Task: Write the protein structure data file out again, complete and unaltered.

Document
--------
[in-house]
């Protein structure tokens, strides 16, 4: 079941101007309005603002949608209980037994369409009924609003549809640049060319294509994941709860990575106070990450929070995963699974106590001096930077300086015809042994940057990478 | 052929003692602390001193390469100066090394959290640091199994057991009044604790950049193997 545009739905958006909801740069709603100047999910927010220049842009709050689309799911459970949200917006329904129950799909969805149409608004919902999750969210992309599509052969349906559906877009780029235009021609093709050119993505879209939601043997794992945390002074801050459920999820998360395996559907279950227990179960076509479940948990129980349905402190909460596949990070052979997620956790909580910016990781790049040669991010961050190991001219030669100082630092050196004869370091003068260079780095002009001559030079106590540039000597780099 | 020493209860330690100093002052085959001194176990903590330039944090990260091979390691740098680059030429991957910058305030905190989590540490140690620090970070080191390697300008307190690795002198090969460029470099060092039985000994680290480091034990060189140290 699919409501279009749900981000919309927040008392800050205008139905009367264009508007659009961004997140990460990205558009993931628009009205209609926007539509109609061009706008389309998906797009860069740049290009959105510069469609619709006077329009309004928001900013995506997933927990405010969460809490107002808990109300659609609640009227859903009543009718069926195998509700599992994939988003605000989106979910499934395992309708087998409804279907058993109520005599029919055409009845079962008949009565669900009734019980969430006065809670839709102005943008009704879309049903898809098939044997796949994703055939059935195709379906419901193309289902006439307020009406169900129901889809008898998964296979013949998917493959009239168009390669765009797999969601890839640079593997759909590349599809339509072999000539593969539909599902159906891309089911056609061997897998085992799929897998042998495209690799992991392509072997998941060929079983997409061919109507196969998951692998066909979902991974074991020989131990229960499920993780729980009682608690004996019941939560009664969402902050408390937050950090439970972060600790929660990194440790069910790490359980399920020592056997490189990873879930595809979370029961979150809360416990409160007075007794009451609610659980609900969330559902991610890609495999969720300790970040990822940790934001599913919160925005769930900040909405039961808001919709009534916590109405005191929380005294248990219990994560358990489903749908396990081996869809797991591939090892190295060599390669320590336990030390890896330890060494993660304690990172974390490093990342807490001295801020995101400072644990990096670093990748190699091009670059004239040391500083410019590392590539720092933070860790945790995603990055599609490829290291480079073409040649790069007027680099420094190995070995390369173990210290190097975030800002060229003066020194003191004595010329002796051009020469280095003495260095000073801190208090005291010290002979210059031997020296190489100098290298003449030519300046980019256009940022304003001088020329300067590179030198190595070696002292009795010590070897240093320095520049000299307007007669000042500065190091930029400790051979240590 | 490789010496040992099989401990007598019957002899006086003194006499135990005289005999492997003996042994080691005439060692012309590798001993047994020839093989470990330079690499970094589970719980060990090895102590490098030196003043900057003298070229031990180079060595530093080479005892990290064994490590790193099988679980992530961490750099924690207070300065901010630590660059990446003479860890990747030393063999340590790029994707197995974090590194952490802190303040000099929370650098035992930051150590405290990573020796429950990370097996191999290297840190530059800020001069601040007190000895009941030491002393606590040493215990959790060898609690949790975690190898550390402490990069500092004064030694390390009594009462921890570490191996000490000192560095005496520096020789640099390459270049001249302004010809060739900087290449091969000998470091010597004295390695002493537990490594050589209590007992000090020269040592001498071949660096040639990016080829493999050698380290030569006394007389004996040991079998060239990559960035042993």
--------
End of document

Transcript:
[in-house]
């Protein structure tokens, strides 16, 4: 079941101007309005603002949608209980037994369409009924609003549809640049060319294509994941709860990575106070990450929070995963699974106590001096930077300086015809042994940057990478 | 052929003692602390001193390469100066090394959290640091199994057991009044604790950049193997 545009739905958006909801740069709603100047999910927010220049842009709050689309799911459970949200917006329904129950799909969805149409608004919902999750969210992309599509052969349906559906877009780029235009021609093709050119993505879209939601043997794992945390002074801050459920999820998360395996559907279950227990179960076509479940948990129980349905402190909460596949990070052979997620956790909580910016990781790049040669991010961050190991001219030669100082630092050196004869370091003068260079780095002009001559030079106590540039000597780099 | 020493209860330690100093002052085959001194176990903590330039944090990260091979390691740098680059030429991957910058305030905190989590540490140690620090970070080191390697300008307190690795002198090969460029470099060092039985000994680290480091034990060189140290 699919409501279009749900981000919309927040008392800050205008139905009367264009508007659009961004997140990460990205558009993931628009009205209609926007539509109609061009706008389309998906797009860069740049290009959105510069469609619709006077329009309004928001900013995506997933927990405010969460809490107002808990109300659609609640009227859903009543009718069926195998509700599992994939988003605000989106979910499934395992309708087998409804279907058993109520005599029919055409009845079962008949009565669900009734019980969430006065809670839709102005943008009704879309049903898809098939044997796949994703055939059935195709379906419901193309289902006439307020009406169900129901889809008898998964296979013949998917493959009239168009390669765009797999969601890839640079593997759909590349599809339509072999000539593969539909599902159906891309089911056609061997897998085992799929897998042998495209690799992991392509072997998941060929079983997409061919109507196969998951692998066909979902991974074991020989131990229960499920993780729980009682608690004996019941939560009664969402902050408390937050950090439970972060600790929660990194440790069910790490359980399920020592056997490189990873879930595809979370029961979150809360416990409160007075007794009451609610659980609900969330559902991610890609495999969720300790970040990822940790934001599913919160925005769930900040909405039961808001919709009534916590109405005191929380005294248990219990994560358990489903749908396990081996869809797991591939090892190295060599390669320590336990030390890896330890060494993660304690990172974390490093990342807490001295801020995101400072644990990096670093990748190699091009670059004239040391500083410019590392590539720092933070860790945790995603990055599609490829290291480079073409040649790069007027680099420094190995070995390369173990210290190097975030800002060229003066020194003191004595010329002796051009020469280095003495260095000073801190208090005291010290002979210059031997020296190489100098290298003449030519300046980019256009940022304003001088020329300067590179030198190595070696002292009795010590070897240093320095520049000299307007007669000042500065190091930029400790051979240590 | 490789010496040992099989401990007598019957002899006086003194006499135990005289005999492997003996042994080691005439060692012309590798001993047994020839093989470990330079690499970094589970719980060990090895102590490098030196003043900057003298070229031990180079060595530093080479005892990290064994490590790193099988679980992530961490750099924690207070300065901010630590660059990446003479860890990747030393063999340590790029994707197995974090590194952490802190303040000099929370650098035992930051150590405290990573020796429950990370097996191999290297840190530059800020001069601040007190000895009941030491002393606590040493215990959790060898609690949790975690190898550390402490990069500092004064030694390390009594009462921890570490191996000490000192560095005496520096020789640099390459270049001249302004010809060739900087290449091969000998470091010597004295390695002493537990490594050589209590007992000090020269040592001498071949660096040639990016080829493999050698380290030569006394007389004996040991079998060239990559960035042993």